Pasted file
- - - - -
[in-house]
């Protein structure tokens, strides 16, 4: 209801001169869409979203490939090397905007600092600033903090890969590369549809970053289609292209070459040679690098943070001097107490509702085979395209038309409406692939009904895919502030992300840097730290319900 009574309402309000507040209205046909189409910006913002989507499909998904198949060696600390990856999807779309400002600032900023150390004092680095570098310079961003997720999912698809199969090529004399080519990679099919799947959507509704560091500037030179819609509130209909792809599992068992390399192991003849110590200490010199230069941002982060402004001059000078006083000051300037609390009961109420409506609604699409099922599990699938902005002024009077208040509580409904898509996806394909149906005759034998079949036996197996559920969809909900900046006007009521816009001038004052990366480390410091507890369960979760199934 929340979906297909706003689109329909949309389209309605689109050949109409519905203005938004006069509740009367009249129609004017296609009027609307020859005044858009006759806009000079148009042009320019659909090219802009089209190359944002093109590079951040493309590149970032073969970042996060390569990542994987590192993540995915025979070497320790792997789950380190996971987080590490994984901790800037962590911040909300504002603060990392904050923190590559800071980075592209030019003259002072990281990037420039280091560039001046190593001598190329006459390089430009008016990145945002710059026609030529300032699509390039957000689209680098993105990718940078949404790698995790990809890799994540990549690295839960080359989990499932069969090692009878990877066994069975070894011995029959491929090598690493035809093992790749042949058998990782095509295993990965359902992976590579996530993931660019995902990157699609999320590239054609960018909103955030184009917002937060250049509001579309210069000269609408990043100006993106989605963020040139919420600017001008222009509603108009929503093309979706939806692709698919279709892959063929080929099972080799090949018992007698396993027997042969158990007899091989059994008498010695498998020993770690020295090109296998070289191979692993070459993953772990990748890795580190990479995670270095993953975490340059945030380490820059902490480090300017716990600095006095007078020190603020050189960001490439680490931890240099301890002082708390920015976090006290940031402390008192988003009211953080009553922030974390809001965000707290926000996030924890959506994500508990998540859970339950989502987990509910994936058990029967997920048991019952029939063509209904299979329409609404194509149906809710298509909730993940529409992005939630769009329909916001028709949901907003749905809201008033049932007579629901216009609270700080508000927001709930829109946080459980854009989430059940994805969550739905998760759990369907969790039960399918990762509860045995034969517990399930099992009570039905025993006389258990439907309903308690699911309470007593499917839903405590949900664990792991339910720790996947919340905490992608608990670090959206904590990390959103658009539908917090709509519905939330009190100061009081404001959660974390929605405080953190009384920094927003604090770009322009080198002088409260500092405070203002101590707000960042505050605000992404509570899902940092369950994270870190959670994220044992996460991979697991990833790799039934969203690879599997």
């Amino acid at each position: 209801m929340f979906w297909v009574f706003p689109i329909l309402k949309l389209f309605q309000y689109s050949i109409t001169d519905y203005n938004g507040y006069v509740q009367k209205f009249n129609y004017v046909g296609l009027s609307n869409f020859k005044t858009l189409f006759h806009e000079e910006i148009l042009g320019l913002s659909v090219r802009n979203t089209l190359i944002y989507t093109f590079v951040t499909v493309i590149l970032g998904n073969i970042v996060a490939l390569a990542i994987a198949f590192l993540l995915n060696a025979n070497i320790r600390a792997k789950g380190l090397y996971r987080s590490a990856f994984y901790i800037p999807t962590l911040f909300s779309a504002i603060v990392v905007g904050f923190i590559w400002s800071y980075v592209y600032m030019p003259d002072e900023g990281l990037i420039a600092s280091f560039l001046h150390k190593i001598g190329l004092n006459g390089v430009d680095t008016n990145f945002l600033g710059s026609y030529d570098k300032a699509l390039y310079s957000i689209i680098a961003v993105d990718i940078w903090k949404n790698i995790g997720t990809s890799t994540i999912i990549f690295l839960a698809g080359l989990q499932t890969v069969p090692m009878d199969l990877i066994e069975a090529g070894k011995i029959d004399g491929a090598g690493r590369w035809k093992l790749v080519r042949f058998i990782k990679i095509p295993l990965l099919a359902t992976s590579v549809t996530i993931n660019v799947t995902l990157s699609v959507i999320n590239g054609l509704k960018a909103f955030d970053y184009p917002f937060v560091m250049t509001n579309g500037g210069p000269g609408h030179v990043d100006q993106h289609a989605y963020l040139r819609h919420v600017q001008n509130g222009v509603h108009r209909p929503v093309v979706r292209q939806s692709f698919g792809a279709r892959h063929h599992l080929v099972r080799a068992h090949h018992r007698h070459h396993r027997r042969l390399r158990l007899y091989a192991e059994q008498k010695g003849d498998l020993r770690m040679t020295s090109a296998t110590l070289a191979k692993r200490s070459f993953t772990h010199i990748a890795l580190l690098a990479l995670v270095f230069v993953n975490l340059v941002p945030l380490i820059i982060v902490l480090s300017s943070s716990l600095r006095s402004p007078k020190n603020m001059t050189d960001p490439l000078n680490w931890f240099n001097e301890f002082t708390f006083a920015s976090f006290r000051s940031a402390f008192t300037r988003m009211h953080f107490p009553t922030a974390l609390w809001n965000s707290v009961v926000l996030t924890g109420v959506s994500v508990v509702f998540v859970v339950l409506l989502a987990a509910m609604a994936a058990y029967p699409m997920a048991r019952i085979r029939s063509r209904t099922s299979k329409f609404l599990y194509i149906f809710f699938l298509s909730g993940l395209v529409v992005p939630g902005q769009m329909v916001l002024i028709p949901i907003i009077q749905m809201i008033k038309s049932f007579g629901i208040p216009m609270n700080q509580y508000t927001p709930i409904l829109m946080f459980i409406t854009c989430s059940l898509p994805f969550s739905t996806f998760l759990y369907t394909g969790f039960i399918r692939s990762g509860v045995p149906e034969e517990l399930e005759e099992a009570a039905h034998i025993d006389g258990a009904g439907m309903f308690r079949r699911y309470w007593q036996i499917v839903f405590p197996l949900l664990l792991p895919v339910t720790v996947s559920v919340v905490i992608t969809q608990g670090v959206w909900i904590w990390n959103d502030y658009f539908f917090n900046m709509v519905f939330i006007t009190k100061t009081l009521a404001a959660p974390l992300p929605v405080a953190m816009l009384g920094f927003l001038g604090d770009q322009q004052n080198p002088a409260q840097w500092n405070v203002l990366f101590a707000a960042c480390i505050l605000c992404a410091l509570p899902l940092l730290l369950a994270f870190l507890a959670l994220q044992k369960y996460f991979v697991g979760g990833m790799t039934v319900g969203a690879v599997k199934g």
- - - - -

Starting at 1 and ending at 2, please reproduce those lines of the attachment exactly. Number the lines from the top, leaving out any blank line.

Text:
[in-house]
């Protein structure tokens, strides 16, 4: 209801001169869409979203490939090397905007600092600033903090890969590369549809970053289609292209070459040679690098943070001097107490509702085979395209038309409406692939009904895919502030992300840097730290319900 009574309402309000507040209205046909189409910006913002989507499909998904198949060696600390990856999807779309400002600032900023150390004092680095570098310079961003997720999912698809199969090529004399080519990679099919799947959507509704560091500037030179819609509130209909792809599992068992390399192991003849110590200490010199230069941002982060402004001059000078006083000051300037609390009961109420409506609604699409099922599990699938902005002024009077208040509580409904898509996806394909149906005759034998079949036996197996559920969809909900900046006007009521816009001038004052990366480390410091507890369960979760199934 929340979906297909706003689109329909949309389209309605689109050949109409519905203005938004006069509740009367009249129609004017296609009027609307020859005044858009006759806009000079148009042009320019659909090219802009089209190359944002093109590079951040493309590149970032073969970042996060390569990542994987590192993540995915025979070497320790792997789950380190996971987080590490994984901790800037962590911040909300504002603060990392904050923190590559800071980075592209030019003259002072990281990037420039280091560039001046190593001598190329006459390089430009008016990145945002710059026609030529300032699509390039957000689209680098993105990718940078949404790698995790990809890799994540990549690295839960080359989990499932069969090692009878990877066994069975070894011995029959491929090598690493035809093992790749042949058998990782095509295993990965359902992976590579996530993931660019995902990157699609999320590239054609960018909103955030184009917002937060250049509001579309210069000269609408990043100006993106989605963020040139919420600017001008222009509603108009929503093309979706939806692709698919279709892959063929080929099972080799090949018992007698396993027997042969158990007899091989059994008498010695498998020993770690020295090109296998070289191979692993070459993953772990990748890795580190990479995670270095993953975490340059945030380490820059902490480090300017716990600095006095007078020190603020050189960001490439680490931890240099301890002082708390920015976090006290940031402390008192988003009211953080009553922030974390809001965000707290926000996030924890959506994500508990998540859970339950989502987990509910994936058990029967997920048991019952029939063509209904299979329409609404194509149906809710298509909730993940529409992005939630769009329909916001028709949901907003749905809201008033049932007579629901216009609270700080508000927001709930829109946080459980854009989430059940994805969550739905998760759990369907969790039960399918990762509860045995034969517990399930099992009570039905025993006389258990439907309903308690699911309470007593499917839903405590949900664990792991339910720790996947919340905490992608608990670090959206904590990390959103658009539908917090709509519905939330009190100061009081404001959660974390929605405080953190009384920094927003604090770009322009080198002088409260500092405070203002101590707000960042505050605000992404509570899902940092369950994270870190959670994220044992996460991979697991990833790799039934969203690879599997």